113 West Blvd. N. – Part II (The Interior)

Last time we talked to Patrick Earney, the addition to his 1940s Tudor-inspired home was nearly finished. The addition provided extra living space transforming the home from a 2-bed 2-bath into a 3-bed 4-bath. As Earney explained to me, extra bathroom space was much need as there are three females in the house (two of them being teenaged girls). The home was renovated with its history in mind. Earney spared no expense when transforming the exterior and interior. Not only did he take time to hunt down period light fixtures to incorporate throughout the interior, but he also reused parts of the home and salvaged material from other structures to keep with the home’s era. He admits to compromising on some functionality to ensure that the addition did not stand apart from the rest of the original construction.

Walking through the deep blue front door and into this 1,350 sq. ft. structure, you can tell that Earney put much time and effort into expanding his historic home. Off of the kitchen is the new mudroom and through that, the powder room, which used to be part of the back yard.

The powder room off the kitchen.

The powder room.

The walls are painted a vibrant tangerine with white ceramic tile coming half way up the wall. The floor tile draws your attention with its pearly sheen. Multiple pieces of this room came from other places around Columbia that were slated to be demolished. The toilet came out of a dentist office and the beautiful window came from another home in Columbia. The light fixture above the window is just one of the many pieces Earney found on Ebay. Earney’s clever reuse of materials and dedication to period pieces doesn’t stop here.

Moving into the kitchen, the original 1939 farmhouse sink catches the eye. Below it are the original metal cabinets, which Earney painted bright red. Earney and his friend, who is a custom cabinet builder, built all the other cabinets, which are of a light mint color. The kitchen is small but functional and of course, anything but cookie cutter.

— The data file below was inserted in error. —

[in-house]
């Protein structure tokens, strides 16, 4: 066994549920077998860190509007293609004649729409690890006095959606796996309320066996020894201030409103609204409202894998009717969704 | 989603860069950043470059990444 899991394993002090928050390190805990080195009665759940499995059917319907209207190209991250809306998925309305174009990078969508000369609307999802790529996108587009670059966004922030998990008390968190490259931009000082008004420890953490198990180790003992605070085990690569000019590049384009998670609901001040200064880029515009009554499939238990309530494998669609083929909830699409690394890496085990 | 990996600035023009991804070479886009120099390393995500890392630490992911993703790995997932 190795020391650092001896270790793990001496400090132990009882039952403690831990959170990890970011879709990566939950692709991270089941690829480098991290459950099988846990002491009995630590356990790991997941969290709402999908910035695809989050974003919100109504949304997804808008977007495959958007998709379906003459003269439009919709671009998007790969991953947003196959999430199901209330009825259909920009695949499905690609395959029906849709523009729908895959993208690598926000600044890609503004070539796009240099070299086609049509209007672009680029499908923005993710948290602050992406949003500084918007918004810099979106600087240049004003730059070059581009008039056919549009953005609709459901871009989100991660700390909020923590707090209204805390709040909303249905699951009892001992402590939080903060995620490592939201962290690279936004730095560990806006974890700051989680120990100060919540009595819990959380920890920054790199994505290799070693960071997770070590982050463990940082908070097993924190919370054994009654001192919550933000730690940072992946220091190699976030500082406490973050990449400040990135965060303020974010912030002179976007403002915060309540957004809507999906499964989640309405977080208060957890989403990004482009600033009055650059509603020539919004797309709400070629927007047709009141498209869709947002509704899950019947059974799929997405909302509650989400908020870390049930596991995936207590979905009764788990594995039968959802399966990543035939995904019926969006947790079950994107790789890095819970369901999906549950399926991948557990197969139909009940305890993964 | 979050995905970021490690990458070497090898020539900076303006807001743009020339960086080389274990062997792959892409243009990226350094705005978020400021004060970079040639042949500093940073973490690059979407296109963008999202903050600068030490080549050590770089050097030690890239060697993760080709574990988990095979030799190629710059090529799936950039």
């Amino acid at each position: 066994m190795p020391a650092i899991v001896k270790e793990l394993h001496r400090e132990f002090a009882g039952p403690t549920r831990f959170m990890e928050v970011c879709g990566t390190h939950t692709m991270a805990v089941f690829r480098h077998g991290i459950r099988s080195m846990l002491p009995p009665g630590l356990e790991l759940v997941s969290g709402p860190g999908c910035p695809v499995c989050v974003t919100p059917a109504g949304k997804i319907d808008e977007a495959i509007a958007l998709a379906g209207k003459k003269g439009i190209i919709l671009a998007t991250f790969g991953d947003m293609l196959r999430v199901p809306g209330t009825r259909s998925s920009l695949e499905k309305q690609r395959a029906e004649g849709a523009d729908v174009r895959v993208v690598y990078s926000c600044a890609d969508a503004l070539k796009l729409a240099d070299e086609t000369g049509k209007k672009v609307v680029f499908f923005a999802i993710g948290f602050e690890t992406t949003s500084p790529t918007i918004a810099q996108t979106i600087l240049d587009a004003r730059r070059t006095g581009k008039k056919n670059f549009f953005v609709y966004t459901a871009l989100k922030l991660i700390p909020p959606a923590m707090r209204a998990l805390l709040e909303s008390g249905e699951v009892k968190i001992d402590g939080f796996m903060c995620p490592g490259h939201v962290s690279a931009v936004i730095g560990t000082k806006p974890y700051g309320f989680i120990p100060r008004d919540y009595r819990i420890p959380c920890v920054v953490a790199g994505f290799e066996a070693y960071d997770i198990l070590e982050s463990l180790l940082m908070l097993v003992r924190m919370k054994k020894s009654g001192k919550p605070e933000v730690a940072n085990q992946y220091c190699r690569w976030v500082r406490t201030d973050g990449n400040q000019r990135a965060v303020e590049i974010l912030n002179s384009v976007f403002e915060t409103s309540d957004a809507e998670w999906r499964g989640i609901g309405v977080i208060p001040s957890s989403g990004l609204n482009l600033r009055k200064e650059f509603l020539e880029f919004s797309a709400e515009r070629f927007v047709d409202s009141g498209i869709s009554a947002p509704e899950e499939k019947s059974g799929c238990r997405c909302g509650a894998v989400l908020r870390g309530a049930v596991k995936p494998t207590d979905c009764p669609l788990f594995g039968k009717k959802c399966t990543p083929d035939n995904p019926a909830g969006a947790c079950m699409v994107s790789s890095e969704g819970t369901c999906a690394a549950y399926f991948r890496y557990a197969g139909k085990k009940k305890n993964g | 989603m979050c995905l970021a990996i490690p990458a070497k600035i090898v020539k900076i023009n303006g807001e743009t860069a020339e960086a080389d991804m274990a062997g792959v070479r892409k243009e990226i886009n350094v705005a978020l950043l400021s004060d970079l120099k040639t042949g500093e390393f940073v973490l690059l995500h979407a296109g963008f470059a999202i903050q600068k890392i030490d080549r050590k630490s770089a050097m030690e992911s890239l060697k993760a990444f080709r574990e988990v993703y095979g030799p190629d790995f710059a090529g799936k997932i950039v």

The kitchen with the powder room in the background. Here you can see the 1930s sink and metal cabinetry.

The kitchen with the powder room in the background. Here you can see the 1930s sink and metal cabinetry.

At the top of the stairs to the right is the entry to the master bedroom, bathroom, and closet; all of which are nestled on top the garage. The entry to the bedroom used to be an entry to a deck located on the roof of the garage. The door that originally lead to this space is now being reused as a door to the home’s patio and backyard.

The master bedroom addition.

The master bedroom addition.

The Historic Preservation Commission has a large inventory of salvaged materials that are available to the public, and they hope to start holding public sales soon. Due to space limitations, the areas on either side of the bed were not tall enough to include a nightstand and lamp. So to accommodate this issue, metal sconces were added to each sidewall as reading lights. However, these are no ordinary reading fixtures. Also found on Ebay, these lights are nearly a century and a half old and of French design. Still containing the original glass, they were rewired and used to fit the needs of Earney and his wife.

1870s French fixture, which Earney found on Ebay.

1870s French fixture, which Earney found on Ebay.

The master bath is painted the same color as the downstairs bath with the same flooring, wall tile, and fixtures. The paned window is frosted to allow for privacy and the shower is spacious with a clear glass door as to make the space feel larger. The entry door is pocketed to allow more space in the bath and bedroom. The closet is walk-in with its own window, and a built-in laundry chute adds unique appeal.

The master bathroom.

The master bathroom.

The home’s original bathroom and other two bedrooms are located on this floor as well; now occupied by his daughters. One bedroom is painted a bright yellow and Mizzou themed, and the other was the original master bedroom, making it spacious for a 14-year-old. Both are beautifully decorated to suit each daughter’s personal taste.